The heat, drought and tropical lightning strikes that cause fires in Miami and South Florida can do significant damage to your home or business. Fire claims can be challenging because insurance companies frequently allege that the policyholder caused the fire or lied about the property that was damaged. The prospect of being accused of a criminal offense like insurance fraud or arson often gives an insured pause about whether to move forward with an insurance claim for losses suffered in a fire. Property damage suffered in a fire may include water damage, smoke damage, damage to personal property, structural damage and other forms of fire-related damage.
Although these types of allegations may seem intimidating, policyholders have the legal right to pursue the protection against loss afforded by their insurance policy. When you are faced with bogus criminal charges or other intimidating or abusive tactics by an insurance carrier, you should seek legal counsel from an experienced Miami insurance claim lawyer. When an insurance company uses tactics like pursuing false allegations of arson or fraud, you might have a legal right to obtain punitive damages and other non-contractual damages in an insurance bad faith lawsuit. However, legal representation is important so that you understand the limits and restrictions imposed on such actions.
The case of Talat Enterprises, Inc. v. Aetna Cas. and Sur. Co., 753 So.2d 1278 (Fla. 2000), which involved a fire claim brought by a business owner, provides an example of the potential minefield that must be navigated in an insurance bad faith claim arising out of a coverage dispute involving fire damage. The insured suffered damage from a fire in his restaurant. The insurance carrier provided an initial check, but the insured provided documentation of further losses that included business income and personal property. The policyholder received an appraisal award that was fully satisfied by Aetna. The policyholder provided notice to the insurance company of his intent to file a bad faith action. The insured waited until expiration of the mandatory sixty day cure period then filed a bad faith lawsuit.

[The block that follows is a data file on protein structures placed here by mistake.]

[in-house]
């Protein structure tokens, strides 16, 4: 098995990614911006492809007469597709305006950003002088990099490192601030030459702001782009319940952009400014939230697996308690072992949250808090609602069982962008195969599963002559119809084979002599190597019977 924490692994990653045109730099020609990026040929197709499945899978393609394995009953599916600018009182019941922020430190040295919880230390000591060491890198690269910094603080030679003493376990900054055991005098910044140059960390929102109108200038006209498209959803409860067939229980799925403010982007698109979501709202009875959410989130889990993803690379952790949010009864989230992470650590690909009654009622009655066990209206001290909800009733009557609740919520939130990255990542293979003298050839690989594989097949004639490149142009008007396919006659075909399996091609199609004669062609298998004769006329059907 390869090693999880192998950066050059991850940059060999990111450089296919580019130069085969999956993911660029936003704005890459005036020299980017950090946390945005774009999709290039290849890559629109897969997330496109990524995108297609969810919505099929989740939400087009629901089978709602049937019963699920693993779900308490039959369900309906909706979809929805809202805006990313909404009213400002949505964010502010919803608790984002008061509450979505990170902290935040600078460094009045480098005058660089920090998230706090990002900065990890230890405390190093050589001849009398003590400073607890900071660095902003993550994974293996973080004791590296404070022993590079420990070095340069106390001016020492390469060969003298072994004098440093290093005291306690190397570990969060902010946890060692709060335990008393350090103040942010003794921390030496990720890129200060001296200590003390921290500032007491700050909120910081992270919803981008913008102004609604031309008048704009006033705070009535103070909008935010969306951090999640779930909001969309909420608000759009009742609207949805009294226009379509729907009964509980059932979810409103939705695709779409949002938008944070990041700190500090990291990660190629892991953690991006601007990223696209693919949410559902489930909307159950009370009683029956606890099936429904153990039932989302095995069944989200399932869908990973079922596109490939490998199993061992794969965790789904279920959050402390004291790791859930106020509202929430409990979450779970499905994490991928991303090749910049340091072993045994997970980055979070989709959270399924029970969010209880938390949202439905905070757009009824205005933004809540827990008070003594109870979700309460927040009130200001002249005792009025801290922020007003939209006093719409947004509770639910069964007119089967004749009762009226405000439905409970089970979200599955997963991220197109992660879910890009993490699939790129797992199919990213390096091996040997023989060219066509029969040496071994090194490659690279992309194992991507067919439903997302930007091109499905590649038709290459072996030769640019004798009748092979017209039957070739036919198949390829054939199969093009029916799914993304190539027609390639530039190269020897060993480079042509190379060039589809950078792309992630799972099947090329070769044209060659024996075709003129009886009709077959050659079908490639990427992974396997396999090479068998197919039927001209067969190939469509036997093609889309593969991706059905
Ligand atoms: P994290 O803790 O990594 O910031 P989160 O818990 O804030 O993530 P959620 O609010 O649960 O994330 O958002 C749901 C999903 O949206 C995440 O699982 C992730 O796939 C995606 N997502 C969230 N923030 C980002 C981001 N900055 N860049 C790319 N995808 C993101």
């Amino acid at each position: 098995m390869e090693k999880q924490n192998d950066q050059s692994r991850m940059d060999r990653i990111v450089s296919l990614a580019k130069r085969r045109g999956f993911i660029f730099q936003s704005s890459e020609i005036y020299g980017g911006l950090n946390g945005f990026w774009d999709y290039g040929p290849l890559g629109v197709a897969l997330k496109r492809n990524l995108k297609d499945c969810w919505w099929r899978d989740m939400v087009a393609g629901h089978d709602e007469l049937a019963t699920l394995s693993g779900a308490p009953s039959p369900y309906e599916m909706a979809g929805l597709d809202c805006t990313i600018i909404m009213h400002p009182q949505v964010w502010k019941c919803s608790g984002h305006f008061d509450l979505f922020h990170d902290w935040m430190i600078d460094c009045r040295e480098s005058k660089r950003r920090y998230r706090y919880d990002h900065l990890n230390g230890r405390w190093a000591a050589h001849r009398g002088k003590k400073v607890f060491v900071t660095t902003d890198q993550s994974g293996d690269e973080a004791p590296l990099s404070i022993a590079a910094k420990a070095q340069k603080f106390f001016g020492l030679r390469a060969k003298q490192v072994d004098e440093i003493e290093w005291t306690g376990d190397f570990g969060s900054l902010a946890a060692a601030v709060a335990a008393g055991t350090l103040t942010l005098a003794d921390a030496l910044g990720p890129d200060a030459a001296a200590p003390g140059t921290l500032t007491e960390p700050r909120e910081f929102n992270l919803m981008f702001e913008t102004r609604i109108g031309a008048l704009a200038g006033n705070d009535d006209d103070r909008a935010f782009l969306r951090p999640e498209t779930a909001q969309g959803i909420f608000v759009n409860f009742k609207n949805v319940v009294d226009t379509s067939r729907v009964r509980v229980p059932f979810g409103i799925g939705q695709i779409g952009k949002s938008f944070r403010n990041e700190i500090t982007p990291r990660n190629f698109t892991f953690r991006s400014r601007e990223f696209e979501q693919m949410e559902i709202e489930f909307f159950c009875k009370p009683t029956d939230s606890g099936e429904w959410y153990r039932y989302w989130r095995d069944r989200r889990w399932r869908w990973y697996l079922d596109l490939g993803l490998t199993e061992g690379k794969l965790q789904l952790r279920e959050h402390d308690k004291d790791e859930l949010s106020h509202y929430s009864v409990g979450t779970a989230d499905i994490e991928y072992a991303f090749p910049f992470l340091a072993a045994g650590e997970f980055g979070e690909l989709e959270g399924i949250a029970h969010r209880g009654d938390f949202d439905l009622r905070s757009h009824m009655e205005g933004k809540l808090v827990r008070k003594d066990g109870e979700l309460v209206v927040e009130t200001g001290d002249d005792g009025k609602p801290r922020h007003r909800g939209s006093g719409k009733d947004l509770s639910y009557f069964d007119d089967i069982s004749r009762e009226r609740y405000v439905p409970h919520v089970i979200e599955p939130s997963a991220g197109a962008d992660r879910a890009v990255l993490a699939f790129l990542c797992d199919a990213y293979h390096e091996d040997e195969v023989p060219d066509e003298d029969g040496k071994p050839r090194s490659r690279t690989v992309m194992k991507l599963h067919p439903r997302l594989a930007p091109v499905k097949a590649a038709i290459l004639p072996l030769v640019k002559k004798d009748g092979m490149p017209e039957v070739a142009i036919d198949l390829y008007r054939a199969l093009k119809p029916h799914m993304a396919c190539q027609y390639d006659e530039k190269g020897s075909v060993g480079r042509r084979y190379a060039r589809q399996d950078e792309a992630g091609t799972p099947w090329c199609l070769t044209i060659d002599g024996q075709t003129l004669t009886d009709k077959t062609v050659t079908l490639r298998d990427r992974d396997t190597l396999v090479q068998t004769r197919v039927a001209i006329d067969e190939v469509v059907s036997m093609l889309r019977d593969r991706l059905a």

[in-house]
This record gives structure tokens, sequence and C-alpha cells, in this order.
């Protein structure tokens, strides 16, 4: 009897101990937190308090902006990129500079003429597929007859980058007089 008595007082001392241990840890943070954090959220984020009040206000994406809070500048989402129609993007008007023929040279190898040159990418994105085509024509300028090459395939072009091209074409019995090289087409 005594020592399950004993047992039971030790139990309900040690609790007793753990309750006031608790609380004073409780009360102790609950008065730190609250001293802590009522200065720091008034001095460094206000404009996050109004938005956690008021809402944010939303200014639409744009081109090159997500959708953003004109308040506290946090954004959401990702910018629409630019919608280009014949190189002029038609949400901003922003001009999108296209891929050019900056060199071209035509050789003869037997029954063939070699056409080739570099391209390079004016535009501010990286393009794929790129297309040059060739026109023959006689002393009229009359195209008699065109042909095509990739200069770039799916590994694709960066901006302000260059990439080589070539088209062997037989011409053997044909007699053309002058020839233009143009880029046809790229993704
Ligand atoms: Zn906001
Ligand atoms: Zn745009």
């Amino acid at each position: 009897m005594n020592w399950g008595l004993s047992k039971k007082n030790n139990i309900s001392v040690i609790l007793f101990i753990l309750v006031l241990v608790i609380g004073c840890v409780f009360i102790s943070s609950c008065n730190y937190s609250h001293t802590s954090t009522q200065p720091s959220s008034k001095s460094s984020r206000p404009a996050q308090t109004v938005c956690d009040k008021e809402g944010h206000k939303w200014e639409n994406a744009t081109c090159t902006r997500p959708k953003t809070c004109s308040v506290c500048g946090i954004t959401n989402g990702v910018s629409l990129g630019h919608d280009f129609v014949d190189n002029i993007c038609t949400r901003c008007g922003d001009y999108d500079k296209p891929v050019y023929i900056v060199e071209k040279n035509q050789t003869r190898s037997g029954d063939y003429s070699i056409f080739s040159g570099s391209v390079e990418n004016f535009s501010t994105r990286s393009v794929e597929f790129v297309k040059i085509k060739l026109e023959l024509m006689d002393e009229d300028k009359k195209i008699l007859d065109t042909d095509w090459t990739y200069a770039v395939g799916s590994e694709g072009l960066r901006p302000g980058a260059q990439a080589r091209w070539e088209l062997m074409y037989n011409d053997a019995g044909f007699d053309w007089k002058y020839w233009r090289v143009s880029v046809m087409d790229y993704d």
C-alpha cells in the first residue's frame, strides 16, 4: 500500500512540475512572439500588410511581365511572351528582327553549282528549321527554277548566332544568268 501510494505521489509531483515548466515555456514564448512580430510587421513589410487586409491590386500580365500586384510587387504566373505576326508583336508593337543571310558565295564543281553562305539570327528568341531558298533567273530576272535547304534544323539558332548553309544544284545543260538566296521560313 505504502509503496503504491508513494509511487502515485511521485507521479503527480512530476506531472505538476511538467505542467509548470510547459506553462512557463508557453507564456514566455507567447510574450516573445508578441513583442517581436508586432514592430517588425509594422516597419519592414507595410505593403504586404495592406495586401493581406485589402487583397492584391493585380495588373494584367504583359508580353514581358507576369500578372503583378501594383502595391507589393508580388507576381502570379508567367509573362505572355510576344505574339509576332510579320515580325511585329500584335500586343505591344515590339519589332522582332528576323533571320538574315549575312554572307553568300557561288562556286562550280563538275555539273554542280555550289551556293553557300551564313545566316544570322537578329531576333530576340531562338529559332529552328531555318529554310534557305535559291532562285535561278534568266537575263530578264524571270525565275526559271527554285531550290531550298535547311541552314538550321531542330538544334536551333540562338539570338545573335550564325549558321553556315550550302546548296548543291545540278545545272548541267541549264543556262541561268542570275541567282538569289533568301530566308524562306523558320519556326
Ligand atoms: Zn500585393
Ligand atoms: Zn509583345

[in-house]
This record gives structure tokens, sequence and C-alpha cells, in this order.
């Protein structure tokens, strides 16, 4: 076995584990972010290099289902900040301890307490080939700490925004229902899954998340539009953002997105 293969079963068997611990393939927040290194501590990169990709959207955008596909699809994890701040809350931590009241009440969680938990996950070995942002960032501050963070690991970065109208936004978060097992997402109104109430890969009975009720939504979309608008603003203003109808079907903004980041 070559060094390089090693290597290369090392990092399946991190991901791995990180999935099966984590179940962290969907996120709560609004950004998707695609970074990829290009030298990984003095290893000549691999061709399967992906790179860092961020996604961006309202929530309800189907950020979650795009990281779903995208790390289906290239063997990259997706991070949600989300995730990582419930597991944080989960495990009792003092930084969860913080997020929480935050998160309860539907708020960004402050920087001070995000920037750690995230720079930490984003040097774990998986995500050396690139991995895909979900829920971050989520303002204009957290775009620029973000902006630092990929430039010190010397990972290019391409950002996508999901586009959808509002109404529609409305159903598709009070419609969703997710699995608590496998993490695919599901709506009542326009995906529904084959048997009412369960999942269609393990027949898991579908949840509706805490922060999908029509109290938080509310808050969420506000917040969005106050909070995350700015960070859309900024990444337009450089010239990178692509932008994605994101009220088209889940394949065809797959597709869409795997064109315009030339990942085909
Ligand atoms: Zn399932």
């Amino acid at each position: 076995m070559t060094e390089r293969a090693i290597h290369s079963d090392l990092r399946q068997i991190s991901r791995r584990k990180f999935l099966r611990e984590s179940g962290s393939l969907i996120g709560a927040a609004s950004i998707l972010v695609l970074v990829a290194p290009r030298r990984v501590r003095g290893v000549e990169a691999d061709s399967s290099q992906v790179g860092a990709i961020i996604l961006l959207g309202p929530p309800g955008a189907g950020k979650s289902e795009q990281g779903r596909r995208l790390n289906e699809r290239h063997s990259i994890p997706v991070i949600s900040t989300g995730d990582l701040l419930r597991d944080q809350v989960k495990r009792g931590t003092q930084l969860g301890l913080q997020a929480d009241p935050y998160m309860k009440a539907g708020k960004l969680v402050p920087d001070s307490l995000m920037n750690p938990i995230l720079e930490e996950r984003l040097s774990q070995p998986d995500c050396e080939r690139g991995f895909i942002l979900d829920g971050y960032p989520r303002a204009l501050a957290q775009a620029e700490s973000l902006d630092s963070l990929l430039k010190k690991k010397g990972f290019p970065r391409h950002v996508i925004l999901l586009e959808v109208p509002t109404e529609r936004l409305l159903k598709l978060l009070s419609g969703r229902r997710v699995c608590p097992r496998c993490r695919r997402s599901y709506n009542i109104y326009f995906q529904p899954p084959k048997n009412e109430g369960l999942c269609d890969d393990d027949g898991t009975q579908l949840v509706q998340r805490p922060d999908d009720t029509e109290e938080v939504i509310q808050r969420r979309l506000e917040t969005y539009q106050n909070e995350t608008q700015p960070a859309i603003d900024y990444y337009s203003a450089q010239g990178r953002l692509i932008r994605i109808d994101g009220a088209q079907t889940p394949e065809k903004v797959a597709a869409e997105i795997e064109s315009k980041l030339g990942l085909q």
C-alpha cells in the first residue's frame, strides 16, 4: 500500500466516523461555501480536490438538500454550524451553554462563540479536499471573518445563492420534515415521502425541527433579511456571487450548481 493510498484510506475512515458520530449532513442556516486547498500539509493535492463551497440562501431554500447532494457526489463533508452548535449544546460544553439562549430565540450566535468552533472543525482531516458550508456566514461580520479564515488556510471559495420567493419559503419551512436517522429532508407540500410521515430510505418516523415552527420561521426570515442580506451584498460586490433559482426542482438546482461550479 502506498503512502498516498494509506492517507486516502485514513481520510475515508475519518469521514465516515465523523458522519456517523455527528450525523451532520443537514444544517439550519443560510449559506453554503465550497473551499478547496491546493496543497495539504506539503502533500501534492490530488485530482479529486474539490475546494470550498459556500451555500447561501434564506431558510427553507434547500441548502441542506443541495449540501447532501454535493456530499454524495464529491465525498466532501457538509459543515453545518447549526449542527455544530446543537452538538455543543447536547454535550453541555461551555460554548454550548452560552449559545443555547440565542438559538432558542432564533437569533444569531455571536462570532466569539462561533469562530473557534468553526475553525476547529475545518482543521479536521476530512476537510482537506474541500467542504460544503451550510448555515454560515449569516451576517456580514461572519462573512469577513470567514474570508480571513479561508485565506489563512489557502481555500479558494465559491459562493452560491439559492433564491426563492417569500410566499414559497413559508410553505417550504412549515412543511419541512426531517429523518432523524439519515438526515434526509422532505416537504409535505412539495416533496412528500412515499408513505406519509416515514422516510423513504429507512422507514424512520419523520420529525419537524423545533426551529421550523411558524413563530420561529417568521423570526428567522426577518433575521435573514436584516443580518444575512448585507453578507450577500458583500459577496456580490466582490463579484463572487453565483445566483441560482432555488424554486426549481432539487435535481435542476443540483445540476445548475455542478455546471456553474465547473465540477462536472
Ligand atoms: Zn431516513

The insurance company responded by relying on section 624.155(2)(d) of the Florida Statutes that provides in pertinent part: “No action shall lie if, within 60 days after filing notice, the damages are paid or the circumstances giving rise to the violation are corrected.” Because Aetna had paid the appraisal award (i.e. damages under the contract) prior to expiration of the cure period, it contended that it could not be subject to a bad faith claim. The policyholder claimed that the insurance company also needed to pay non-contractual damages because of its failure to exercise good faith in settling the claim. The appellate court upheld the trial court’s ruling that paying the appraisal award (i.e. contract damages under the policy) insulated it from a bad faith lawsuit.
You can reach Miami Fire Insurance Claims Lawyer J.P. Gonzalez-Sirgo by dialing his direct number at (786) 272-5841, calling the main office at (305) 461-1095, or Toll Free at 1 (866) 71-CLAIM or email Attorney Gonzalez-Sirgo directly at [email protected].